PARIS (Reuters) — European Commission President Jean-Claude Juncker said on Tuesday that a package of workers' rights which the EU executive will propose next spring would reduce differences among labour markets across the bloc.
Addressing a European trades union gathering in Paris, the conservative former Luxembourg premier also criticised a trend away from long-term employment contracts towards short-term hiring and said the latter should not become the norm.
"We, the European Commission, will propose in spring 2016 a pillar of minimum labour rights, a protective cordon around the labour market," he said, adding that it would set labour norms that "cannot be adjusted downwards".
"In doing so," he said, "We will add to convergence in the employment sphere in Europe."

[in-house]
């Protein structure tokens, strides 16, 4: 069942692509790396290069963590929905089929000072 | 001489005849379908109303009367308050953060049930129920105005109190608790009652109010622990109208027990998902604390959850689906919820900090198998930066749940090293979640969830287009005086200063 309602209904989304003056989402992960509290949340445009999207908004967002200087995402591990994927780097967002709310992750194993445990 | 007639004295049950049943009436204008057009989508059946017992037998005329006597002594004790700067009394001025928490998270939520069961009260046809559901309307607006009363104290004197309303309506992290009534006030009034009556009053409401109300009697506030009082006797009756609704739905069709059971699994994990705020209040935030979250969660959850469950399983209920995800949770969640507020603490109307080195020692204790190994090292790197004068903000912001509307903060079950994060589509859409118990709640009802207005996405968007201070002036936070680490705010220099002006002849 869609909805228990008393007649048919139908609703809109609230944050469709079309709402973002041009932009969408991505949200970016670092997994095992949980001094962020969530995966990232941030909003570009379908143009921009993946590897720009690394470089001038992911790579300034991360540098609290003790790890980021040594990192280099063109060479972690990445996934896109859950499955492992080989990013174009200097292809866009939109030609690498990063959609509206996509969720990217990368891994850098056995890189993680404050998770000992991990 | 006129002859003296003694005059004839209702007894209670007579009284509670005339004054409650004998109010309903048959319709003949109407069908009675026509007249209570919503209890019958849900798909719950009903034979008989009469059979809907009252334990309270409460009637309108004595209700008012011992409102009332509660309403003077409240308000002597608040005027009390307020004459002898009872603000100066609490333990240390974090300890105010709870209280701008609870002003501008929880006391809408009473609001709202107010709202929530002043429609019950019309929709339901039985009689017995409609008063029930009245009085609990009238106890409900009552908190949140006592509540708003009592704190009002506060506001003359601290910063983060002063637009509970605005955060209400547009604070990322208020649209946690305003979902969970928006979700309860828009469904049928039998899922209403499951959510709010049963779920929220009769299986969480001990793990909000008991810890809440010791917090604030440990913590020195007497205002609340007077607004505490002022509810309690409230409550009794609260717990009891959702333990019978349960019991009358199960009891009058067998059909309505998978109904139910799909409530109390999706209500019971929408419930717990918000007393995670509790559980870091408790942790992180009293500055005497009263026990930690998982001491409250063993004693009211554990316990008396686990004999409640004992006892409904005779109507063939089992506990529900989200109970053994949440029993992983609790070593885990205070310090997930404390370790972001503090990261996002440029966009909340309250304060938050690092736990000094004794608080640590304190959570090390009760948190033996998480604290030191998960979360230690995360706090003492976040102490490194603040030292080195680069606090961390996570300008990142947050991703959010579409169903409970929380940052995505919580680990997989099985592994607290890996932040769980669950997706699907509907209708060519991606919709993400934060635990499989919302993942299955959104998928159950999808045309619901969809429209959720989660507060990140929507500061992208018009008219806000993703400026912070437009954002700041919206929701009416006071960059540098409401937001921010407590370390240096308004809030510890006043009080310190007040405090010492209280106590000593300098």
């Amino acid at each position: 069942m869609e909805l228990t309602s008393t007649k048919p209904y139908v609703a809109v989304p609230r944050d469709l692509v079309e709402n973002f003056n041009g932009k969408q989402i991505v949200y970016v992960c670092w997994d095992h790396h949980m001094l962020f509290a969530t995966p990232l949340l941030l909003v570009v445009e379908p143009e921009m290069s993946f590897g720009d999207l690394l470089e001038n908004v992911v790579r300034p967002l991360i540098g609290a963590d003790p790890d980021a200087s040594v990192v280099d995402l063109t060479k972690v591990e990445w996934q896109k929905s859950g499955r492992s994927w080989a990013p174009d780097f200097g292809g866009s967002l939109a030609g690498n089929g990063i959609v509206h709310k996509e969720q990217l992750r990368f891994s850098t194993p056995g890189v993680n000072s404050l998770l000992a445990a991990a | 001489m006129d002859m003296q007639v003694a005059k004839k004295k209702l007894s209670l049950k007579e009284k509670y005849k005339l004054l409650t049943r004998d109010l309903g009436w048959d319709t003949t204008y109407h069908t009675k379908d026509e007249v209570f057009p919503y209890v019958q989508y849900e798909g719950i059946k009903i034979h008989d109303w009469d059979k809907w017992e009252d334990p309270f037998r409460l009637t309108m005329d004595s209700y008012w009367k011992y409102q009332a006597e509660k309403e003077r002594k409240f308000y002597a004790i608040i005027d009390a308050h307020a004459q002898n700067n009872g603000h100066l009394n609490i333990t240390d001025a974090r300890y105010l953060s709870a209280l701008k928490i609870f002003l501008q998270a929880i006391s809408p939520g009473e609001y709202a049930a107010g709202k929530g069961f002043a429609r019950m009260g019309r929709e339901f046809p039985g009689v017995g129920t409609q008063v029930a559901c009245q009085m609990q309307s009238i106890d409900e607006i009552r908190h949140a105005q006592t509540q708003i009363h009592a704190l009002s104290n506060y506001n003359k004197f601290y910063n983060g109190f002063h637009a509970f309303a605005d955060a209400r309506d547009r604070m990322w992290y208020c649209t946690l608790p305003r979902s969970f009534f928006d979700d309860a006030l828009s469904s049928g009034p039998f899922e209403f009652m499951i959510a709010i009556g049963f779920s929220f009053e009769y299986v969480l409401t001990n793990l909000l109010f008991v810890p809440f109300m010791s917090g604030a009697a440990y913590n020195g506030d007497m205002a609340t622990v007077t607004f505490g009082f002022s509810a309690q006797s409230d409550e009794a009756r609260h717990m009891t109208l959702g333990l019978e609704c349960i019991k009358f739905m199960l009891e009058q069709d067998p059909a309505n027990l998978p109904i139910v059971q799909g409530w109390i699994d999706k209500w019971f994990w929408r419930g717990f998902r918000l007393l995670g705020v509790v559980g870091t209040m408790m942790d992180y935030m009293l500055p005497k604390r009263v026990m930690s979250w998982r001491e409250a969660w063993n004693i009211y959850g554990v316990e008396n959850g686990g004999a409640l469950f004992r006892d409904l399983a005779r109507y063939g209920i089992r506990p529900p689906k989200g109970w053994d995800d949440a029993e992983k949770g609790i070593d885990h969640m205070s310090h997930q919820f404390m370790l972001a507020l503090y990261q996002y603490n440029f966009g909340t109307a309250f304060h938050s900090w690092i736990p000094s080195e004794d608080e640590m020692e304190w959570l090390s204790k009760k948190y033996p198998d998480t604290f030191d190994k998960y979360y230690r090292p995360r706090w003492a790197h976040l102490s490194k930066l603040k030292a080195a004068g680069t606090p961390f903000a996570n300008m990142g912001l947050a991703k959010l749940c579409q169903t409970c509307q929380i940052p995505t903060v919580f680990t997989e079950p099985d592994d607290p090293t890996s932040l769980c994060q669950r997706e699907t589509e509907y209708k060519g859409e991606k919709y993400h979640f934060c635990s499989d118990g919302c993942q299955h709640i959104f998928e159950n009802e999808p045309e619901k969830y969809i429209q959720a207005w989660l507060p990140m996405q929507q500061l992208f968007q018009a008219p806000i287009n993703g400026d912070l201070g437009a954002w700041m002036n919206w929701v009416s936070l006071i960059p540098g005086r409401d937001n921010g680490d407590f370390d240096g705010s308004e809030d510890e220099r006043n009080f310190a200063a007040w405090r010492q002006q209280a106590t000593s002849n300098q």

Juncker, who took over the EU executive 11 months ago, has said recently he would propose harmonising employment standards, though there has so far been little detail on the plan.
The issue is particularly sensitive at present since Britain's conservative government is trying to negotiate terms of membership before holding a referendum on whether to stay in the EU. Employment regulation from Brussels is unpopular on the right in Britain, though favoured by many opponents on the left.
In a reference which an EU official said was to workers being posted abroad, Juncker said he wanted to see a level playing field on pay: "In Europe, we must finally agree on a simple principle: the same pay for the same job wherever it is."
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